10 Quotes From “C.S. Lewis In A Time Of War”

In A Time Of WarI loved C.S. Lewis In A Time Of War by Justin Phillips! It appealed to my interests in World War II history, old-time radio, and one of my favorite authors: C.S. Lewis. You can read my book review by clicking here. Below are 10 quotes from this book which will give you a little of the flavor of this work.

“In a time of uncertainty and questioning it is the responsibility of the church—and of religious broadcasting as one of its most powerful voices—to declare the truth about God and His relation to man. It has to expound the Christian faith in terms that can be easily understood by ordinary men and women, and to examine the ways in which that faith can be applied to present-day society during these difficult times.” —James Welch, the BBC director of religious broadcasting responsible for getting C.S. Lewis on the air

“It seems to me that the New Testament, by preaching repentance and forgiveness, always assumes an audience who already believe in the law of nature and know they have disobeyed it. In modern England we cannot at present assume this, and therefore most apologetic begins a stage too far on. The first step is to create, or recover, the sense of guilt. Hence if I gave a series of talks, I should mention Christianity only at the end, and would prefer not to unmask my battery till then.” —C.S. Lewis

“Having seen more of his original manuscripts than probably anybody else, Walter Hooper observes that there is next to no evidence of rewriting or of copious changes. The manuscript of The Screwtape Letters is a case in point. There was only the one draft.” —Justin Phillips

“A charitable trust was set up called The Agape Fund, using the Greek word for love. Until his marriage in 1957, two-thirds of all Lewis’s royalties went into this fund to help those in need—normally under the cover of anonymity.” —Justin Phillips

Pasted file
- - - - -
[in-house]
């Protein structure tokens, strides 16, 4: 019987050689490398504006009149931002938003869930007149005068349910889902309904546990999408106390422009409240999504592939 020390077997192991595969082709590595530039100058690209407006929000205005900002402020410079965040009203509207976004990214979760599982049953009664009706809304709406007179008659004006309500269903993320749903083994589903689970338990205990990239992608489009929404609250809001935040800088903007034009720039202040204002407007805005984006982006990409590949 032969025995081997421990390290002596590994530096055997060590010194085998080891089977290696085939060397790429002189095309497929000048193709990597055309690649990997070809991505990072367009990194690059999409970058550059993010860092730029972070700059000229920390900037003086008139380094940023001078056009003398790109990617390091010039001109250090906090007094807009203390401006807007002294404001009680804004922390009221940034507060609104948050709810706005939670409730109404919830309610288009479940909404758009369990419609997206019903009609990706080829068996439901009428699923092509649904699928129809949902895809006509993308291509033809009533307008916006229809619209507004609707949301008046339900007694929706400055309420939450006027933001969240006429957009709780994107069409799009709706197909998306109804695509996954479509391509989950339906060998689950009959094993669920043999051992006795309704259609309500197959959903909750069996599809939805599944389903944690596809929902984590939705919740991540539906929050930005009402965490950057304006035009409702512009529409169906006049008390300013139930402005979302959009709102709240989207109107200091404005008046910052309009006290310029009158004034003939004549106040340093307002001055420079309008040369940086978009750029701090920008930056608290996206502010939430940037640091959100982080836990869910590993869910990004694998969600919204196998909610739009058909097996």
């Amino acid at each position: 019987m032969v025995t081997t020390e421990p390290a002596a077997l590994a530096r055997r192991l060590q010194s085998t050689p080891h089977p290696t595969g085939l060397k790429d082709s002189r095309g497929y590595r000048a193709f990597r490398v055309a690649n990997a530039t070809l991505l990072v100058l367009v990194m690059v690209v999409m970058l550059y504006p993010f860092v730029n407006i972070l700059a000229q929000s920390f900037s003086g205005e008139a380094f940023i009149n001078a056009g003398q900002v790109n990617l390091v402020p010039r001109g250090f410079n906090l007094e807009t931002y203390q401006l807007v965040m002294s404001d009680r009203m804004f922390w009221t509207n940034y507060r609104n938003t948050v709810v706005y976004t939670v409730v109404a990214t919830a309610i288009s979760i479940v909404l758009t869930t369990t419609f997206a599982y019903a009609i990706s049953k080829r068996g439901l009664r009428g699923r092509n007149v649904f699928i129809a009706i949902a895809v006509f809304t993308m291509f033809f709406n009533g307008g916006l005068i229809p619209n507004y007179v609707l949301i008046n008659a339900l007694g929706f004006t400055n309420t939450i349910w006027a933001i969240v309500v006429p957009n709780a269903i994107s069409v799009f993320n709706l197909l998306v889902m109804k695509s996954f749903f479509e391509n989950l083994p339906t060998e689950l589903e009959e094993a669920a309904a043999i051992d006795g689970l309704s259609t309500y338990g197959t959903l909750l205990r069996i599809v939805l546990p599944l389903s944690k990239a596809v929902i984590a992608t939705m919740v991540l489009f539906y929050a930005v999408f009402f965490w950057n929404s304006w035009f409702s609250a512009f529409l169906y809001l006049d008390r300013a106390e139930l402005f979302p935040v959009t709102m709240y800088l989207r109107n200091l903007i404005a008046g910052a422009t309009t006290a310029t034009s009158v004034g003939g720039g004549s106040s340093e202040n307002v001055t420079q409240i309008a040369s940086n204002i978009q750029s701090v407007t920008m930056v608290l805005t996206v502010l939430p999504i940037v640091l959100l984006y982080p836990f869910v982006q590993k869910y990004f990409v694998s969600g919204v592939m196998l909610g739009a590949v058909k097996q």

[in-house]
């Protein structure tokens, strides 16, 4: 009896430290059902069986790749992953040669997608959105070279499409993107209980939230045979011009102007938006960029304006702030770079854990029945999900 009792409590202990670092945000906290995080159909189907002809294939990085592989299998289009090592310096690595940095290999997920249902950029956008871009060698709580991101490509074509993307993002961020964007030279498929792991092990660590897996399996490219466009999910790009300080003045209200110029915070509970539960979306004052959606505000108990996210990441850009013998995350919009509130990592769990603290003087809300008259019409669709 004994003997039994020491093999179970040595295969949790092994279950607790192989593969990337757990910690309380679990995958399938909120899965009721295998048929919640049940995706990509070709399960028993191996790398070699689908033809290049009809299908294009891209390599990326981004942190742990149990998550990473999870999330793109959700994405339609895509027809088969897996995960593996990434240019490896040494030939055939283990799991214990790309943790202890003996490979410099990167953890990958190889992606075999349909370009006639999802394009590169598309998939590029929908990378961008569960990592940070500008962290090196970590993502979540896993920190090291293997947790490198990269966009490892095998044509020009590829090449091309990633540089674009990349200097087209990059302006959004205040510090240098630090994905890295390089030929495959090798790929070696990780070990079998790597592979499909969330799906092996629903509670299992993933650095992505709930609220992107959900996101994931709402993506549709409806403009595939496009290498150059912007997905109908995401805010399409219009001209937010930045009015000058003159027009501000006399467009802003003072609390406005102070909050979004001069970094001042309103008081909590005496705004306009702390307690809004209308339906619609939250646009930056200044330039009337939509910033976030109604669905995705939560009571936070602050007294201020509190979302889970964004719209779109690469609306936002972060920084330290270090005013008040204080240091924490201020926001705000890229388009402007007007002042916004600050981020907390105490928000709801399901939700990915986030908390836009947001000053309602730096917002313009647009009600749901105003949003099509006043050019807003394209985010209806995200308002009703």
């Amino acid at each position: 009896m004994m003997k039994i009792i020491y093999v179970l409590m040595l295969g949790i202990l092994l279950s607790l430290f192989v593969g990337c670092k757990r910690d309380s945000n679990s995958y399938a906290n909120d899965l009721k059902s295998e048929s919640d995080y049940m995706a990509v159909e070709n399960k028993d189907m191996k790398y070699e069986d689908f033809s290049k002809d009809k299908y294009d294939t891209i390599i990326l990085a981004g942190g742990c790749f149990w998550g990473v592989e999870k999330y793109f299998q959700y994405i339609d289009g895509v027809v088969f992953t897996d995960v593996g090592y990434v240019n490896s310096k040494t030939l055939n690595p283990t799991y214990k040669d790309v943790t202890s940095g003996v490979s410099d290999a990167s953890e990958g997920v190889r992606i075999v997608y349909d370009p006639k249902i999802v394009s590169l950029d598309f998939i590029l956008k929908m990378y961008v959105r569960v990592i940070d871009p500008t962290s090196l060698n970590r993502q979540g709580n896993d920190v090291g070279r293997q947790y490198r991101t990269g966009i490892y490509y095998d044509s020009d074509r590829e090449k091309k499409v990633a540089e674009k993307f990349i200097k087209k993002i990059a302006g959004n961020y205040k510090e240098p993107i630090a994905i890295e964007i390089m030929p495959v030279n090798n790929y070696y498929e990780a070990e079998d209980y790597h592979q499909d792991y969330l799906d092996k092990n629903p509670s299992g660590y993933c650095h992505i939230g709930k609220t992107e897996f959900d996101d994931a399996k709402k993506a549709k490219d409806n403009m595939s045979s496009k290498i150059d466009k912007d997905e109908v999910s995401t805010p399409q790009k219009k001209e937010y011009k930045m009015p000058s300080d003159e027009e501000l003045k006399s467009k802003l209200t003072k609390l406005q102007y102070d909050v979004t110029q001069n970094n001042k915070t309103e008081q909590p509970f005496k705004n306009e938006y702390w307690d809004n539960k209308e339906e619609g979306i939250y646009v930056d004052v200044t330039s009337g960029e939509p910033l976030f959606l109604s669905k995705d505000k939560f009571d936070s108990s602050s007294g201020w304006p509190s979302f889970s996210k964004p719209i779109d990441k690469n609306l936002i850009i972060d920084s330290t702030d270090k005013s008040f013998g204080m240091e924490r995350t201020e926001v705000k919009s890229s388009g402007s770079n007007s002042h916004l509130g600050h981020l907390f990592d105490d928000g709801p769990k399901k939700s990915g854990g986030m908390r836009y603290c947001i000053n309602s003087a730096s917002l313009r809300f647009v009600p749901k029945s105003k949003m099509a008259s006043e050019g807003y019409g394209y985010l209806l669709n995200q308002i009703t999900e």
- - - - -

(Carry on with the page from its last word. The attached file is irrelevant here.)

“If the whole universe has no meaning, we should never have found out that it has no meaning.” —C.S. Lewis

“Walter Hooper had discovered a calculation made by Warnie [Lewis] in 1967, described in his diary some four years after Jack’s [C.S. Lewis] death, that by the time the typewriter was finally packed up Warnie must have written at least 12,000 letters on it on his brother’s behalf.” —Justin Phillips

“Any amount of theology can now be smuggled into people’s minds under the cover of romance without them knowing it.” —C.S. Lewis 

“But if you will go to God just as you are, fully admitting that you care about Him very little, and put yourself in His hands, if you’re even ready to be made to care and leave Him to work, He’ll do the rest.” —C.S. Lewis

“All I am in private life is a literary critic and historian, that’s my job. And I am prepared to say on that basis if anyone thinks the Gospels are either legends or novels, then that person is simply showing his incompetence as a literary critic. I’ve read a great many novels and I know a few amount about the legends that grew up among early people, and I know perfectly well the Gospels are not that kind of stuff. They are absolutely full of the sort of things that don’t come into legends. Take one simple example. The passage in which Our Lord is scribbling in the dust before He gives His answer about the woman taken in adultery. Nothing whatever comes of it, no doctrine has ever been based on it, it has no point at all; there’s no conceivable reason why anyone should ever have written it down, unless he’s seen it happening. From first to last the things strike me as records of fact. And, in my opinion, the people who think that any of the episodes in the Gospels are imaginary are the people who have no imagination themselves and have never understood what imaginative story-telling is.” —C.S. Lewis

“Numbers very, but in the year 2000 some estimates put worldwide sales of Lewis’ books at over 200 million copies in more than thirty languages.” —Justin Phillips

Book Reviews From 2013

The 13th Resolution (book review)

The 13th ResolutionAlthough The 13th Resolution was originally written by Charles Sheldon in 1928, it’s an excellent book to read (or re-read) if you are thinking about making New Year’s resolutions.

This book is short, but Sheldon’s writing quickly endears the Blaisdell family to us. We get to listen in as Mr. Blaisdell is reading his list of resolutions to his family. Some of the resolutions pertain just to him, and some involve the entire family. We then get to see a brief glimpse as these resolutions are put into effect in their first couple of days, but quickly the story jumps to the family gathering on New Year’s Day one year later. We hear the Blaisdells telling what changed over the past year, what resolutions stuck, and what resolutions flopped, but we are left to fill in the details of how that transpired.

You can read this book aloud to your family in less time that it would take to watch a sitcom on TV, and then see what sort of discussion it sparks in your home. Very enjoyable!

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